- Breakfast is the most important meal of the day.
- Eating dinner and sweets past 6 PM causes weight gain.
- You must take your protein within 30 minutes of working out.
All of these claims revolve around the idea that WHEN you consume nutrients is of utmost importance.
But how true are these claims, according to science?
Let’s dissect #1 first. Is breakfast the most important meal of the day?
Breakfast literally means to break the fast. Eating breakfast allows you to rehydrate and refuel your body after sleeping (a period of fasting).
Consuming a breakfast high in protein and fiber allows you to get a “jumpstart” on your day’s nutrition.
Many studies show that eating breakfast is associated with an improved quality of folks’ overall diet and maintaining a healthy weight.
Now, let’s make some conclusions. If you skip breakfast, does this automatically make you an unhealthy person? Of course not!
We all know that correlation does not mean causation. While there is a link between health and breakfast consumption, you can still skip breakfast and have good nutrition.
However, if you skip breakfast and find yourself ravenously hungry, which clouds your judgment for making wholesome food choices, then I don’t recommend you skip breakfast.
If you are trying to lose weight and fasting for the first part of the day allows you to eat within your goals, then this is a great option that includes skipping breakfast!
Now let’s dissect #2. Eating dinner, or sweets, past 6 PM (or any other time) causes weight gain.
Before we use science to look for evidence, let’s use our intuition first. This claim assumes that our bodies have some sort of magical switch that turns to “gain weight starting at 6 PM” if we eat past some critical point.
Is this a reasonable assumption to make? This would then mean that this switch would have to turn back at another time to “okay, we’re good, stop gaining weight now.”
What kind of logic is that?
The science is plain and simple on this one. You will only gain weight if you’re eating in an overall caloric surplus, and this is time independent. There is plenty of literature out there on this, so I’m not going to provide a singular reference.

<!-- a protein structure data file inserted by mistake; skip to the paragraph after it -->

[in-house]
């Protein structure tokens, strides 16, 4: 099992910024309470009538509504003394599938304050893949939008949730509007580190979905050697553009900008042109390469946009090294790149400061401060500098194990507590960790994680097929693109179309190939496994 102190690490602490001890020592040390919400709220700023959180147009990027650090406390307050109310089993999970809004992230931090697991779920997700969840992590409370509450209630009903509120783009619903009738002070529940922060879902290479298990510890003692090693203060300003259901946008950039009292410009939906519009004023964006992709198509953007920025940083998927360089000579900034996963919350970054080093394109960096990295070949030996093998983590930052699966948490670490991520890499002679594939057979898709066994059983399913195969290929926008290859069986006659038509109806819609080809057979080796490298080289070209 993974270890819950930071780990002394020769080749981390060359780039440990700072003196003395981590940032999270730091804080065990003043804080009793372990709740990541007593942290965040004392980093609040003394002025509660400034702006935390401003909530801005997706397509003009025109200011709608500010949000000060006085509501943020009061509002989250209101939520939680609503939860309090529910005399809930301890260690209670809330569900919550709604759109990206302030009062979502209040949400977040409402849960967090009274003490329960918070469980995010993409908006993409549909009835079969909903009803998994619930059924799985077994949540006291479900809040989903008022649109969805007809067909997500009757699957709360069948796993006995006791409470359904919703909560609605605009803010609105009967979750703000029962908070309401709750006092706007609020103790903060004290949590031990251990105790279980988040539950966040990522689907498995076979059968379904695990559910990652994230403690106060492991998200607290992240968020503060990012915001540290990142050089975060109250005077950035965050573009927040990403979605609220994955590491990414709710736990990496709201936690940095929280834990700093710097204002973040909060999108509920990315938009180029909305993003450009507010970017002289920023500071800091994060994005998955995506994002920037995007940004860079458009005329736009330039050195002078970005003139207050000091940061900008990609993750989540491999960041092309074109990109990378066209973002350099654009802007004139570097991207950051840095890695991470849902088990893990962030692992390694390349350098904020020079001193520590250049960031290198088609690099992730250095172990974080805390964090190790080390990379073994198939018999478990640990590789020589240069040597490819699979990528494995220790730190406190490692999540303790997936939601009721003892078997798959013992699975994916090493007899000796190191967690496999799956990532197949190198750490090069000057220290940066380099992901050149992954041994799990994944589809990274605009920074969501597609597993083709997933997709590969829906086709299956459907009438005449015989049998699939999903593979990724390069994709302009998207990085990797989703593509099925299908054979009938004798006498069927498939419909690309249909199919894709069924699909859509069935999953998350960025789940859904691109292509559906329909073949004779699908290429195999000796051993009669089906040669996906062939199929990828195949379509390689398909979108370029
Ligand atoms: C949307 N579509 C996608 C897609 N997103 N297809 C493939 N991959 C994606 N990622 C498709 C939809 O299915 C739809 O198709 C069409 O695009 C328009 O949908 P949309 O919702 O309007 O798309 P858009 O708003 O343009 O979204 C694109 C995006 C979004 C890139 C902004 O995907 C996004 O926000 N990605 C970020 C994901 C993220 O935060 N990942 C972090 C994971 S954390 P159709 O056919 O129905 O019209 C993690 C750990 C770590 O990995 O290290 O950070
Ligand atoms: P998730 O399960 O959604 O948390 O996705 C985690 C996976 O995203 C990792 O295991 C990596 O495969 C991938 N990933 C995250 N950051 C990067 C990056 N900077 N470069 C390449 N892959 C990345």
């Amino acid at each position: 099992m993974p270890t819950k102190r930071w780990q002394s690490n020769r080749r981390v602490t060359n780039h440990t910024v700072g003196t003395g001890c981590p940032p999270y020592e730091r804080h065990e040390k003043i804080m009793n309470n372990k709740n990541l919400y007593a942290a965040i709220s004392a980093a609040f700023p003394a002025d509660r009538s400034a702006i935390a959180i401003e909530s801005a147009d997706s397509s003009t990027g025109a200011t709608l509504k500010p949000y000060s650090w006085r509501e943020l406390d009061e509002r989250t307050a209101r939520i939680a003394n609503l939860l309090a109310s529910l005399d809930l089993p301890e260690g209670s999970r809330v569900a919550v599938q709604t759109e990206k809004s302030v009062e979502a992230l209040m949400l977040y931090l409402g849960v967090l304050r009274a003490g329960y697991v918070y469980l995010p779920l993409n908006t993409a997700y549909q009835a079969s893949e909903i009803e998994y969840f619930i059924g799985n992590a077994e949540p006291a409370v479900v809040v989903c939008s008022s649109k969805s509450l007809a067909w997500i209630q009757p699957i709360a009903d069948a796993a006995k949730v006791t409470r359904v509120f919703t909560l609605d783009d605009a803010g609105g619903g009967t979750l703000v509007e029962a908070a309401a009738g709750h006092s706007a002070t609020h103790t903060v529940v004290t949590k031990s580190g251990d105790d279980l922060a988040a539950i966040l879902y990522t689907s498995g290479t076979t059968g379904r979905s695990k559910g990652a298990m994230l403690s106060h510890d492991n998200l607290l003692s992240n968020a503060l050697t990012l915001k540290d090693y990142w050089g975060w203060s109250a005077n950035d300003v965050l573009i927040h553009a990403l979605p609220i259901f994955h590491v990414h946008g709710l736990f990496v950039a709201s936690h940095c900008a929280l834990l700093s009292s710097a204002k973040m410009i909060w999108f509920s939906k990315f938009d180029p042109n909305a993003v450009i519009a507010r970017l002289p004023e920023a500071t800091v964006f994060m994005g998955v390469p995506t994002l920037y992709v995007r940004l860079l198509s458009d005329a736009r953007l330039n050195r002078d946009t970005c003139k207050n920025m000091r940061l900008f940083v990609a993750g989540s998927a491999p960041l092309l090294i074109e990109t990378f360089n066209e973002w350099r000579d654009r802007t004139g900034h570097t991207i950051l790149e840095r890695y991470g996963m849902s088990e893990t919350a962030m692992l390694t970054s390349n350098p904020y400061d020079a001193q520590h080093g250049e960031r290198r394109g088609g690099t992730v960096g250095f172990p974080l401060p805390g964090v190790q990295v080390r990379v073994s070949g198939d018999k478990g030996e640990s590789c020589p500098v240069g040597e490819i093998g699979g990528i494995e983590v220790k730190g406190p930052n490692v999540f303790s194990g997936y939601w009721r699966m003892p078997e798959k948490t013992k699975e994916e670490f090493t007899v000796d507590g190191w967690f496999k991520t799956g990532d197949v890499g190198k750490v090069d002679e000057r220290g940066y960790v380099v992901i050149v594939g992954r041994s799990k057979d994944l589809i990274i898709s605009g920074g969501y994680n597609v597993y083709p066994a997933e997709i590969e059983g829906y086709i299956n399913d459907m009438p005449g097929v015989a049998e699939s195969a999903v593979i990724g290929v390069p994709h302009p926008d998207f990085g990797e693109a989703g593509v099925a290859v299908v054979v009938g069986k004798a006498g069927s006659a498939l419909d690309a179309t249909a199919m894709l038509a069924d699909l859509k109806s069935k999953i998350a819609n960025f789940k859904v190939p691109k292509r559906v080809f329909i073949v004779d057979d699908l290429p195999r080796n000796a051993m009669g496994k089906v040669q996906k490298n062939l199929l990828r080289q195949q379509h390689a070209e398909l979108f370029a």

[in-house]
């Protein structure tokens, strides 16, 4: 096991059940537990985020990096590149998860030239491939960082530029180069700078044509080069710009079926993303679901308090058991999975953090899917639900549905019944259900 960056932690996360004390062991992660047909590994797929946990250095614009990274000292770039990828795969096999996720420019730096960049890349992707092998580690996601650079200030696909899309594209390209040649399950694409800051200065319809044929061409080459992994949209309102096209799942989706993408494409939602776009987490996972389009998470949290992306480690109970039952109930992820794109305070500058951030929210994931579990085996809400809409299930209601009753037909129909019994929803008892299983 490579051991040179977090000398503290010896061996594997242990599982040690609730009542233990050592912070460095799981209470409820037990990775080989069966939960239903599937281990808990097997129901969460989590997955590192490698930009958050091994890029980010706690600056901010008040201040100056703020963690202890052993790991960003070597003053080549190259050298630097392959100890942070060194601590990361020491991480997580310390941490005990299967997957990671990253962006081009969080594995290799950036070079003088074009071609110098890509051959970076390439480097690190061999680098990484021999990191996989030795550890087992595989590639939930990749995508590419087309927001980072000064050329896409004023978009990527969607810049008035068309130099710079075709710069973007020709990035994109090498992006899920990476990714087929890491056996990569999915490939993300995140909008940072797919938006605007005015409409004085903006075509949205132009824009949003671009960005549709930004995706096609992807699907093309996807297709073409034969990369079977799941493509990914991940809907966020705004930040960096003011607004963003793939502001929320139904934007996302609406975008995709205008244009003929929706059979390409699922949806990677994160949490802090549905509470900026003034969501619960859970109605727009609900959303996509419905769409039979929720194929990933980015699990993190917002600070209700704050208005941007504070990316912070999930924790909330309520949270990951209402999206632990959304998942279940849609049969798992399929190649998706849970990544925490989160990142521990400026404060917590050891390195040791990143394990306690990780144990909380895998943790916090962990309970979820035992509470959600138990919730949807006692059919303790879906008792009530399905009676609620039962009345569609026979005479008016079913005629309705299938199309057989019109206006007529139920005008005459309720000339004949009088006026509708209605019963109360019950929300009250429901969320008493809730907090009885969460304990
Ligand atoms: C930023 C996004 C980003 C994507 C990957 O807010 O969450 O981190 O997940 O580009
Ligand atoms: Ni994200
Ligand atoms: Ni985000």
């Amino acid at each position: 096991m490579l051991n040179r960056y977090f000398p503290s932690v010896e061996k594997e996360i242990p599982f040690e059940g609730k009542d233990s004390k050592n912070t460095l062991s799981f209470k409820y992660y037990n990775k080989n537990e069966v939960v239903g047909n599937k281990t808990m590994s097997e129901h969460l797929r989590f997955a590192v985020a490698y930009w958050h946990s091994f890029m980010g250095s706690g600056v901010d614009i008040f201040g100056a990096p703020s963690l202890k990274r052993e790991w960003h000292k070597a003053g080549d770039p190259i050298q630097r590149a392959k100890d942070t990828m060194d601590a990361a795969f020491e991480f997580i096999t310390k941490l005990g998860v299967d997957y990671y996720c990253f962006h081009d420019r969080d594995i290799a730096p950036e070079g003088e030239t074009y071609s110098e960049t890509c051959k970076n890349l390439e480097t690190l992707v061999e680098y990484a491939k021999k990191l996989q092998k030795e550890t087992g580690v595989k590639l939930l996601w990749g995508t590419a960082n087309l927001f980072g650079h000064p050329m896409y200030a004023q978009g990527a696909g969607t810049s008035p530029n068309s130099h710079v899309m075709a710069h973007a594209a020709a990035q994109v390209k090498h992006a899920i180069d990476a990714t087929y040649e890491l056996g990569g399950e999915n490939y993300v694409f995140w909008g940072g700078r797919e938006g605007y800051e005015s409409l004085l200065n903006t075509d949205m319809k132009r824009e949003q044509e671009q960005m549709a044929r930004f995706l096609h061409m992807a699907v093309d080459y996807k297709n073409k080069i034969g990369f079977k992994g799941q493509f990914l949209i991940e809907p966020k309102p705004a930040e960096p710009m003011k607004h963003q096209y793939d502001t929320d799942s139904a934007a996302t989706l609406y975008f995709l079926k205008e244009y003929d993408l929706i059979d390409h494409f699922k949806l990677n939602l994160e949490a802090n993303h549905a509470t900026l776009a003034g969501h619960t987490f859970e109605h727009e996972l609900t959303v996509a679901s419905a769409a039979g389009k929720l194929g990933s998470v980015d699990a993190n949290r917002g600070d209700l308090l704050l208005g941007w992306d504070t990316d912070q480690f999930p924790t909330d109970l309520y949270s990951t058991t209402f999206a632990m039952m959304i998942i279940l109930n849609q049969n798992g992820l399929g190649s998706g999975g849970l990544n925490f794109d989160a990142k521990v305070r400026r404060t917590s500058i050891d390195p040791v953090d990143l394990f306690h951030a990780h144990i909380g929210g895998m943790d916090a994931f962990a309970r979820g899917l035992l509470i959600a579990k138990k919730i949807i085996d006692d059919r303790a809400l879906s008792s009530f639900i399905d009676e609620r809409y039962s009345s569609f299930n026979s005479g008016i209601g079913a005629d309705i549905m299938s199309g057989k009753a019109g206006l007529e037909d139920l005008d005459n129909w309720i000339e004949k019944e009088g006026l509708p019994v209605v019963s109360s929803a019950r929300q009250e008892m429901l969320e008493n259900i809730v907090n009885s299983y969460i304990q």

Here is something though – if you eat enough calories very late at night, it does have the potential to disrupt your circadian rhythm, and this can be cause for concern. Reduced quality or quantity of sleep can result in poor food choices the next day and is highly associated with being overweight or obese. Read more about it here.
Now let’s tackle #3, my favorite! Do you go “catabolic” if you don’t consume your protein shake immediately after your workout?
NOPE! There is not a large enough body of evidence to support this. Your body does not go into muscle-eating mode if you don’t get your protein in immediately after working out.
The best post-workout nutrition? Something that contains carbohydrates and protein! This allows your glycogen stores to get replenished and your muscle proteins to start synthesizing!
However, there is no direct evidence to support that muscle protein synthesis shuts off if you do not consume protein immediately post lift!
The key takeaway when it comes to nutrient timing:
HOW MANY CALORIES you consume matters far more than WHEN you consume them.
Having said all of this, there are ways to time protein intake to maximize muscle growth, which I did not include in this particular post.
If you want me to go farther in-depth into protein timing and how it might affect muscle growth, SAY SOMETHING (or else, I won’t know that you want it covered).
Thanks for reading, and I look forward to your feedback!